Copy All [Media] > [Media]:
Copies all files from one media to the other.
Last 24Hr [Media] > [Media]:
Copies files created in the last 24 hours between media.
Last 48Hr [Media] > [Media]:
Copies files created in the last 48 hours between media.
Flagged [Media] > [Media]:
Copies all files with their archive bit set between.
Once file copying has begun, the 744T searches the source media for the selected files. The 744T will
then search the destination drive looking for duplicate file names. The LCD will report the number
of files found, the number of duplicates found and the net number of files to be copied and prompt
to continue.
Pressing the enter key or controller button begins copying. The LCD will report progress of the file
being copied and the number of files remaining to be copied. When file copy is complete, the 744T
will report the number of files successfully copies and show a progress bar showing the percentage
of files successfully copied.
Error Conditions:
If a file is to large for the destination medium, the 744T will give you the option to skip the it or cancel copying. If an error occurs during file copying, the 744T will prompt to cancel the transfer. When
the destination medium is full, the 744T will report the error and end the transfer.
File Transfer – FireWire
FireWire port
FireWire cable - 744T to computer
Software revision 1.0 does not support drive mirroring to external FireWire volumes.
The 744T’s FireWire (IEEE-1394) port makes transfer of recorded files to a delivery medium quick
and easy. When connected via a 6-pin Firewire cable, the internal media of the 744T will mount to
the Mac or Windows platform as local drives. Using Windows Explorer, Mac Finder or any other file
utility, files can be copied from the 744T directly to an edit system or to a host system for transfer to a
removeable delivery medium.
38
firmware v. 1.04
Features and specifications are subject to change. Visit www.sounddevices.com for the latest documentation.
Powering
CompactFlash media must be present in the 744T upon FireWire connection to be properly mounted
by the host computer. CF media may not be “hot-swapped” after mounting—directory corruption may
occur. If the CF slot is empty when the 744T is connected to the host system, a drive letter will still be
assigned, but will not be accessible.
To connect the 744T for FireWire transfer:
1.
Stop all playback and recording activity.
2.
Interconnect the 744T to the host computer.
3.
The 744T will now show COMPUTER CONNECTION in the LCD. While audio will still pass through
the 744T, no recording or playback is possible.
4.
Navigate the drives on the computer and copy all needed audio to local storage.
To avoid possible directory corruption on the 744T internal media, always properly dismount the
drives from the operating system. On Mac platforms, drag the drive icons to the trash. On Windows platforms, use the “Disconnect External Media” icon in the system tray.
Powering
The 744T is powered from either a removable, rechargeable Li-on battery or external DC power. The
included 7.2 V Li-on cell can be used as either primary or backup power. The unit automatically
chooses the power source depending on the voltage levels of the removable battery and external
sources. The switch between external and removable battery is seamless and does not affect recording or playback.
One of the hallmarks of Sound Devices’ equipment is its power efficiency. During normal operation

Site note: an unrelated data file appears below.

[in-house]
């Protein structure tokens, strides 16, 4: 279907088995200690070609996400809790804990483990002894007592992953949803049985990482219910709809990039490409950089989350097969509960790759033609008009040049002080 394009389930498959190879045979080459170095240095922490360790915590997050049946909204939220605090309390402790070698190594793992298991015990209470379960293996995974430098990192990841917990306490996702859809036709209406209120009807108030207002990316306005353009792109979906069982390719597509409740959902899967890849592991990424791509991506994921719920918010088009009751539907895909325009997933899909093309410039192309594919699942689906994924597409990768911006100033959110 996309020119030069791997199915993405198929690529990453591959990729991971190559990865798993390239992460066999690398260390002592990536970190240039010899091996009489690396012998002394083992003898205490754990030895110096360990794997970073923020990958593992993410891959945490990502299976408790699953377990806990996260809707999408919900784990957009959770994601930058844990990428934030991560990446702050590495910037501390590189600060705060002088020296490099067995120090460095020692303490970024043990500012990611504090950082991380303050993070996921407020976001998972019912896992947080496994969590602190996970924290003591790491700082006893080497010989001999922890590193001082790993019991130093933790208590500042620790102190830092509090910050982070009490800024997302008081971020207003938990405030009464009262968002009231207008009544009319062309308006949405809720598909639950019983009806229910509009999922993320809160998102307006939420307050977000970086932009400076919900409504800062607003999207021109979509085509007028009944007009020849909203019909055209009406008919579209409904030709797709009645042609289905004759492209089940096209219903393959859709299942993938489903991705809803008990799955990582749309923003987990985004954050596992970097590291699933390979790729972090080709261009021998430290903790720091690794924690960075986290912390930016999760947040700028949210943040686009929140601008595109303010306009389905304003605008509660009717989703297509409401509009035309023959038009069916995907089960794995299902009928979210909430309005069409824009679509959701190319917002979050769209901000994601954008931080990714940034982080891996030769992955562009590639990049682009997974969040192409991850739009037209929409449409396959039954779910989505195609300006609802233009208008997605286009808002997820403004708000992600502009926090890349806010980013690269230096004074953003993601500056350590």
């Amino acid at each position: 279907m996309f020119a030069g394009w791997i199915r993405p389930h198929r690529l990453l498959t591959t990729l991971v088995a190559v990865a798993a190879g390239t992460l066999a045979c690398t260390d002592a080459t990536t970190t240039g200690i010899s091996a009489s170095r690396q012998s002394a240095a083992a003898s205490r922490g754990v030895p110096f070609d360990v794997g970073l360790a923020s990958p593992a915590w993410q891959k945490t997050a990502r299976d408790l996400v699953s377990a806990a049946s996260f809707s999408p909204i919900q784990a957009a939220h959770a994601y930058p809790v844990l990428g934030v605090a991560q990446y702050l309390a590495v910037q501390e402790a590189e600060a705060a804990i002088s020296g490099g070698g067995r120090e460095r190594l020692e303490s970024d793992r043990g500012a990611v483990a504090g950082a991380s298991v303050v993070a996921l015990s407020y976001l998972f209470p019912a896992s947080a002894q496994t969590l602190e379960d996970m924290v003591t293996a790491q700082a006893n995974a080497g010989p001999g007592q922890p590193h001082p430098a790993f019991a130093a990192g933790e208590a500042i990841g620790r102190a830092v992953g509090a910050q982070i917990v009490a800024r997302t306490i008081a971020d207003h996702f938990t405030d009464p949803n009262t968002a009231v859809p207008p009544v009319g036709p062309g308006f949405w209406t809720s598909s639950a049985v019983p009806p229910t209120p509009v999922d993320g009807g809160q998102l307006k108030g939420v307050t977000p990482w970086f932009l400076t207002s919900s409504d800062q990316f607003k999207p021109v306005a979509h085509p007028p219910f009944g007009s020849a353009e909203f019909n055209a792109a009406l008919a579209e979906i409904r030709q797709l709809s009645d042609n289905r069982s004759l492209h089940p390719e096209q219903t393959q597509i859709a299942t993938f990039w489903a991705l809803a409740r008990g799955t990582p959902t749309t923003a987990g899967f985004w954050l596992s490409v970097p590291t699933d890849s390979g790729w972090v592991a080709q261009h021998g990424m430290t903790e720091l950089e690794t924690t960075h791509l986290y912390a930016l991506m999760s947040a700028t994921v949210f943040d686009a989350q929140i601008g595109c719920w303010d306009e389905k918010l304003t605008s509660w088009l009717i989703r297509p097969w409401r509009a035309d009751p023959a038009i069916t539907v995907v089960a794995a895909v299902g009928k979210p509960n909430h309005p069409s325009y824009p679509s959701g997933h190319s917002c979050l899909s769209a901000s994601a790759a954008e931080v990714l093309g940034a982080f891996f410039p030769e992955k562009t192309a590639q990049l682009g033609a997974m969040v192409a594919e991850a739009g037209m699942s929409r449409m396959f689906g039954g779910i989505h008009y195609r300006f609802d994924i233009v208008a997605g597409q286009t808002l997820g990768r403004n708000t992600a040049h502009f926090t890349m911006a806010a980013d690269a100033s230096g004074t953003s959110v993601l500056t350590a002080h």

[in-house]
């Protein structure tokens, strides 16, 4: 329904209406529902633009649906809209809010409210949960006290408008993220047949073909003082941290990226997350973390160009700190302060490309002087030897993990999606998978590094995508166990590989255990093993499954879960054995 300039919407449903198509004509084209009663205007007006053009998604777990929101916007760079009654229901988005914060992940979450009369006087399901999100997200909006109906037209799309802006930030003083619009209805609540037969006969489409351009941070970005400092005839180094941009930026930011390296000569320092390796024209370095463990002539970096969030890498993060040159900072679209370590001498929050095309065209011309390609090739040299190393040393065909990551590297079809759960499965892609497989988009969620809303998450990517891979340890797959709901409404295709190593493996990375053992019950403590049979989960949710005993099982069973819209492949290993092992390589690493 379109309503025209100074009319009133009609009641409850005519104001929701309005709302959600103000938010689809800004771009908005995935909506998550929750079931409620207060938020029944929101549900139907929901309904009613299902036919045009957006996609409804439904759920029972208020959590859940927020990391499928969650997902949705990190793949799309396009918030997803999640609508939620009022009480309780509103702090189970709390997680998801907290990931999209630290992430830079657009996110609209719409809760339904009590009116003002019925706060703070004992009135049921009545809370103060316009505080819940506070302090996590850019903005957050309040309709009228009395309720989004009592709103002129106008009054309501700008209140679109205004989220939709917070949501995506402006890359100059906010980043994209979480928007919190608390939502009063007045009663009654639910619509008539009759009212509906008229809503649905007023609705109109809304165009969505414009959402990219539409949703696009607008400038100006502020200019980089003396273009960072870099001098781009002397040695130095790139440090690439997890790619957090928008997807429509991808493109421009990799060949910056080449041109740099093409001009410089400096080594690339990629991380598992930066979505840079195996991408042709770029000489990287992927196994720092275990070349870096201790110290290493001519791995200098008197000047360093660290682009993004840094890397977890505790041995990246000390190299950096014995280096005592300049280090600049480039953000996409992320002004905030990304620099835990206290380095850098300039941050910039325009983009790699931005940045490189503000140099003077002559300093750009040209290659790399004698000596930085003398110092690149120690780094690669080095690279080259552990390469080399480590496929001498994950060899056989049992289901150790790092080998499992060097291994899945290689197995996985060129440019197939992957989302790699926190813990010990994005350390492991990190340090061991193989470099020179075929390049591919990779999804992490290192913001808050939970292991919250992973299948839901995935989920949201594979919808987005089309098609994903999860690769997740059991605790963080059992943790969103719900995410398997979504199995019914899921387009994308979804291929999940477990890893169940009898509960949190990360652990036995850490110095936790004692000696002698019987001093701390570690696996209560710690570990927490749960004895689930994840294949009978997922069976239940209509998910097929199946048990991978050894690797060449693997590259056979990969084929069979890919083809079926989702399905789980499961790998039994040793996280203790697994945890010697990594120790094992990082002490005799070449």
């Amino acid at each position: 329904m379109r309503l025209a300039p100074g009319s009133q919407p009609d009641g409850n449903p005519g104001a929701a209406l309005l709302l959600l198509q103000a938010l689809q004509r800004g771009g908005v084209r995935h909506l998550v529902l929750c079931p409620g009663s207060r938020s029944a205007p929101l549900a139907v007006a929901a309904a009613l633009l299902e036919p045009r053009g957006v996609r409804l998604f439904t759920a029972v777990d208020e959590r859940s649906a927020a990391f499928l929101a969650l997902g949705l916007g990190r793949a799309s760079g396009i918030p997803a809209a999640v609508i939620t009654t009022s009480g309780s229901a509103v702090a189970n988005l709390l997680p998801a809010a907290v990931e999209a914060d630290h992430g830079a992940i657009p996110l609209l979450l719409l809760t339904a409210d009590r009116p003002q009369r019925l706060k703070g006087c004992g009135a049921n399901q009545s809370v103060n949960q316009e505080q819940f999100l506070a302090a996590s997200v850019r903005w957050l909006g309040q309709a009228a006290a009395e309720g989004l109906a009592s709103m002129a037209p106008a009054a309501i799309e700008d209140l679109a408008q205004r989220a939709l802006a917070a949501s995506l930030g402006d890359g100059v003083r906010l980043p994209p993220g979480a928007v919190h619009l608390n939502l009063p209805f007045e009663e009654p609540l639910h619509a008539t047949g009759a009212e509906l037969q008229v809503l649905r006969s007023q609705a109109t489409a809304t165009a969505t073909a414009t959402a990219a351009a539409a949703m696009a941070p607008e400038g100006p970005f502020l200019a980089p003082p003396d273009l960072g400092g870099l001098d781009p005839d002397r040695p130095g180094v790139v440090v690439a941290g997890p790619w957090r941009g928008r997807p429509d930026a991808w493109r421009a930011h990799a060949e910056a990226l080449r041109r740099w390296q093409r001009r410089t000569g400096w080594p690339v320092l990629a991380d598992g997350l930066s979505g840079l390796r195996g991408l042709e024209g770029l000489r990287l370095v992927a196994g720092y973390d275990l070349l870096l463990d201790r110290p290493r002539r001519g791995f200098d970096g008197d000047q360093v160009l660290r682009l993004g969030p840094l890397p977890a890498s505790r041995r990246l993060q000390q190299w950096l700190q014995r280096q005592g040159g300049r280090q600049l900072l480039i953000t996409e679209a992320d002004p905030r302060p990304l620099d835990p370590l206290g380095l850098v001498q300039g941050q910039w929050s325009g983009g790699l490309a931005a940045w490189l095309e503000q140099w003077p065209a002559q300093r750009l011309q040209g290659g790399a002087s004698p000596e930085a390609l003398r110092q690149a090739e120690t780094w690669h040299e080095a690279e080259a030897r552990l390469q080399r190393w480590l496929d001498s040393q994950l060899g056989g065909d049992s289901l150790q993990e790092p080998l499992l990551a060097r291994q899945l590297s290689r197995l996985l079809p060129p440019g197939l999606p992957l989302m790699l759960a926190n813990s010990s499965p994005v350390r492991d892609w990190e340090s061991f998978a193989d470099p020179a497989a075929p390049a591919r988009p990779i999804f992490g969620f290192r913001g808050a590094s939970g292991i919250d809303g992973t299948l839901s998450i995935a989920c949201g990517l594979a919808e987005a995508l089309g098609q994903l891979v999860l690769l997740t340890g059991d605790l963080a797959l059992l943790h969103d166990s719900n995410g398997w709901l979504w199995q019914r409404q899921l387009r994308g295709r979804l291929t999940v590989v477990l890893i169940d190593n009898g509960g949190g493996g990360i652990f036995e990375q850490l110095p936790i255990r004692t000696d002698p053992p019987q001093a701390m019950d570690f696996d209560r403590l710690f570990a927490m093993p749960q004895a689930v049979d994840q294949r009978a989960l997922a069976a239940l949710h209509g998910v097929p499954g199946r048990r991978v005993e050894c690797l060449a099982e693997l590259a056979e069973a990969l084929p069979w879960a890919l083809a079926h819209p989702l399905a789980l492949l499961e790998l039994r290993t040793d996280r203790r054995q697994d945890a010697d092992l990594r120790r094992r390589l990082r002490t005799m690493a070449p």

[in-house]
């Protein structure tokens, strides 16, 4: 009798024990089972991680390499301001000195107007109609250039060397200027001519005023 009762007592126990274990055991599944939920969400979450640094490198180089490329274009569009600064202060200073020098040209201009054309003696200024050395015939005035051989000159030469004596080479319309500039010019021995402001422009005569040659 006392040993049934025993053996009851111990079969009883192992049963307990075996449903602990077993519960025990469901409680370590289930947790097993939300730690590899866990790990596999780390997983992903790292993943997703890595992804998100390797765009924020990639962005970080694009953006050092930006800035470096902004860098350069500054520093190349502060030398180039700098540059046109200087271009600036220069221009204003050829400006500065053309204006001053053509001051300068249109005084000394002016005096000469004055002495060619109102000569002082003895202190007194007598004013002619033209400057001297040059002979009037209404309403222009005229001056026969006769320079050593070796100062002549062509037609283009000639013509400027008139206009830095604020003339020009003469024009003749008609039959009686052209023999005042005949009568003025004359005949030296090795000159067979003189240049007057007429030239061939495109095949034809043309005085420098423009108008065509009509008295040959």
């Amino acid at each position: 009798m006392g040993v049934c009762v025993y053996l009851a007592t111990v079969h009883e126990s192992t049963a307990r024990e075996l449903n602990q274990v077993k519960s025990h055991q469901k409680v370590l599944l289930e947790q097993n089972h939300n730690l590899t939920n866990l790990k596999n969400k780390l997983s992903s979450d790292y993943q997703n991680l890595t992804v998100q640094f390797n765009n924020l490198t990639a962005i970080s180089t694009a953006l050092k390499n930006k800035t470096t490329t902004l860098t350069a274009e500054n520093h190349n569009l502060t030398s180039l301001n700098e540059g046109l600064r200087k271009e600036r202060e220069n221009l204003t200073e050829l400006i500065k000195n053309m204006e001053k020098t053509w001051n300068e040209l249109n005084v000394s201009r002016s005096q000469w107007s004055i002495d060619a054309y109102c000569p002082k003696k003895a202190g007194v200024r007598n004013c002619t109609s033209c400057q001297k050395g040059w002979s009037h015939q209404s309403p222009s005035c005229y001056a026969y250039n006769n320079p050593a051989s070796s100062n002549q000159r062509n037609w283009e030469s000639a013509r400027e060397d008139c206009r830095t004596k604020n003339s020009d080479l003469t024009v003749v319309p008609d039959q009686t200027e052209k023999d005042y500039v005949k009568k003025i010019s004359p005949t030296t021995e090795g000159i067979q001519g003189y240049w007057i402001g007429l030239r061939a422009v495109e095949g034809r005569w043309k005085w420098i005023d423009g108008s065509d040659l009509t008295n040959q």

using the rechargeable cell the 744T will run for approximately two hours (1500 mAh Li-on battery).
Lithium Ion Rechargeable Battery
The 744T is powered from Sony-compatible L- or M-type Li-on battery cells. Numerous battery
capacities are available in these battery mounts, ranging from 1000 mAh to 6000 mAh. The 744T’s
mount can accommodate a variety of cells since the back panel mount accommodates unlimited battery depth. Larger amp-hour cells provide more run time.
When powered by the removable rechargeable battery, the LCD display shows the battery voltage
level. The nominal operating voltage for the rechargeable battery is 7.2 V, with operating voltages
from 6.5–8.5 V. When the battery drops to 6.5 V, battery voltage display in the LCD and the power
LED begins flashing, warning that the battery is nearly exhausted. When the voltage reaches 6.3
volts the 744T will power down—any recordings in-process will automatically stop.
External Powering
The 744T can be powered from clean DC power sources within a range of 10–18 VDC, 12 watts
minimum. Connection to the 744T is through the 4-pin Hirose connector (Part # HR10-7P4P). Pin-1 of
the connector is negative (−) and pin-4 is positive (+). Additionally, pin-2 (−) and pin-3 (+) are used to
supply current to the charging circuitry for the removable Li-on cell.
Pin-1 and pin-2 of the external DC input are at the same ground potential as chassis ground and signal
ground.
39
744T User Guide and Technical Information
The voltage level of the source powering the unit is shows on the LCD (
). When the
744T senses a low voltage condition from an external DC source the power LED and battery voltage
display flashes, to alert the user. When the external DC reaches 9 volts, the 744T will automatically
switch over to its removable battery. If no battery is installed the unit will shut down.
The included AC-to-DC power supply can run the unit and charge removable batteries simultaneously.
Charging
The 744T has a battery charger for the Li-on battery. The charger is active when 10–18 VDC is applied
to pins 2 (–) and 3 (+) of the Hirose connector. When power is applied, the charging circuit evaluates
the battery condition and supplies charging current, if necessary. When charging, the amber charge
LED will flash. Once the battery is fully charged, the charger will enter a trickle mode to maintain
the battery. The charge LED flashes to indicate the status of the charging circuit. The chart below